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SERVE THE LORD WITH GLADNESS | Waiting patiently allows us to leap into flame with Christ at Christmas

Isaiah’s descriptions about the ‘Day of the Lord’ all come about in God’s time

Dear brothers and sisters in Christ,

Have you ever put damp wood on a fire? It doesn’t really give off light or heat — mostly it gives off smoke. By contrast, when you put dry wood on a fire, it leaps into flame.

The season of Advent is meant to be a time for the “wood” of our souls to dry, so they can leap into flame with Christ at Christmas. But it’s hard in the current culture to be patient. Everyone wants to jump right into celebrating Christmas as soon as Thanksgiving is over. Spiritually, that’s just like throwing damp wood on a fire.

In a treatise on the value of patience, St. Cyprian (210-258 A.D.) wrote, “Faith and hope are the very meaning of our being Christians, but if faith and hope are to bear their fruit, patience is necessary.” To help us enter the patience of Advent, let’s consider two things.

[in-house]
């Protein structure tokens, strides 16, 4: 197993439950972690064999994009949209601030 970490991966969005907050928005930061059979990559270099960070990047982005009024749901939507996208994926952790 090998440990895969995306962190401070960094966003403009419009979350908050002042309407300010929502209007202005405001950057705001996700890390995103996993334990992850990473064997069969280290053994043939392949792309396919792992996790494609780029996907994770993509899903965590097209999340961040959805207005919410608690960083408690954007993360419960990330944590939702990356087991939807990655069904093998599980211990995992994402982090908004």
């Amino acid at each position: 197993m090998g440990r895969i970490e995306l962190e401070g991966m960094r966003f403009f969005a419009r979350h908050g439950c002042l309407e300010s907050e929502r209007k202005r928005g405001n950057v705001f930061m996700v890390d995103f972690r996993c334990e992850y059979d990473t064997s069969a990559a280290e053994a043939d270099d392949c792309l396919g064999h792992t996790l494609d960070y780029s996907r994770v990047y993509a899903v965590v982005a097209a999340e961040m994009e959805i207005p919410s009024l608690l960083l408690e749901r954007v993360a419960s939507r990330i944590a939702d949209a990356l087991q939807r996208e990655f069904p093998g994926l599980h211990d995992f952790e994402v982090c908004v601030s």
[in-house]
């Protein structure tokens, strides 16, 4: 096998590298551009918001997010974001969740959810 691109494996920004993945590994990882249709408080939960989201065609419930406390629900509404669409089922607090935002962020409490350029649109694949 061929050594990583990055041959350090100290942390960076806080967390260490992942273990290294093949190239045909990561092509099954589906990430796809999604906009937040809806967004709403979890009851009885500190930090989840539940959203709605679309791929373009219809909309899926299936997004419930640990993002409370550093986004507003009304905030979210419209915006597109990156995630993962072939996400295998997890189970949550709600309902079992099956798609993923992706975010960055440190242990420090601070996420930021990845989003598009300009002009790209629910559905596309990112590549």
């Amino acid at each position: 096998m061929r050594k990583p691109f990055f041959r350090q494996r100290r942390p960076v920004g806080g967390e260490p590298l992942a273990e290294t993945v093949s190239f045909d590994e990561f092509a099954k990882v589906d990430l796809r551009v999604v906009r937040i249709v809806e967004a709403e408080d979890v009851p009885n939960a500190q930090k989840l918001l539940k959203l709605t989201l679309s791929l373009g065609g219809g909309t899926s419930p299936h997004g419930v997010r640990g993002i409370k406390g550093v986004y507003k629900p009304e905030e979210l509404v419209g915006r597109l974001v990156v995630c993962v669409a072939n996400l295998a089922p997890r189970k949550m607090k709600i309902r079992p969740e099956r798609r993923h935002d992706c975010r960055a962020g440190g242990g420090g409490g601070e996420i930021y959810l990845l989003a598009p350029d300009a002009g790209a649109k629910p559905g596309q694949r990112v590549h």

First, think about the role of silence in conversation. Often we’re uncomfortable with silence, and we rush to fill it with words. When we do that, however, we can prevent the conversation from running deeper. When we wait patiently, when we let the silence do its work, it’s like allowing time for the “wood” of our thoughts and feelings to dry so that the conversation can leap into flame from a deeper place. Waiting patiently in silence is a human skill we need to learn, and when we do it bears good fruit. The same is true of Advent and the spiritual life!

Second, think about how God uses time in salvation history. Throughout this week we hear beautiful descriptions from Isaiah about what will happen on the day of the Lord. On that day: “the mountain of the Lord’s house shall be established as the highest mountain and raised above the hills” (2:2). “The Lord of hosts … will destroy death forever” (25:8). “They will sing this song in the land of Judah: a strong city have we” (26:1). “The deaf shall hear … the eyes of the blind shall see” (29:18). “The light of the moon will be like that of the sun and the light of the sun will be seven times greater like the light of seven days” (30:26). What’s coming is beautiful! But remember: none of these things happened immediately! God allowed the “wood” of history to dry, so that it could leap into flame at the time of Christ. That’s worth waiting for. The same is true of Advent and Christmas.

Jesus told us to let our light shine — not smoke! — for all to see. If we’re going to leap into flame with Christ at Christmas, we need to let the wood dry patiently during Advent.

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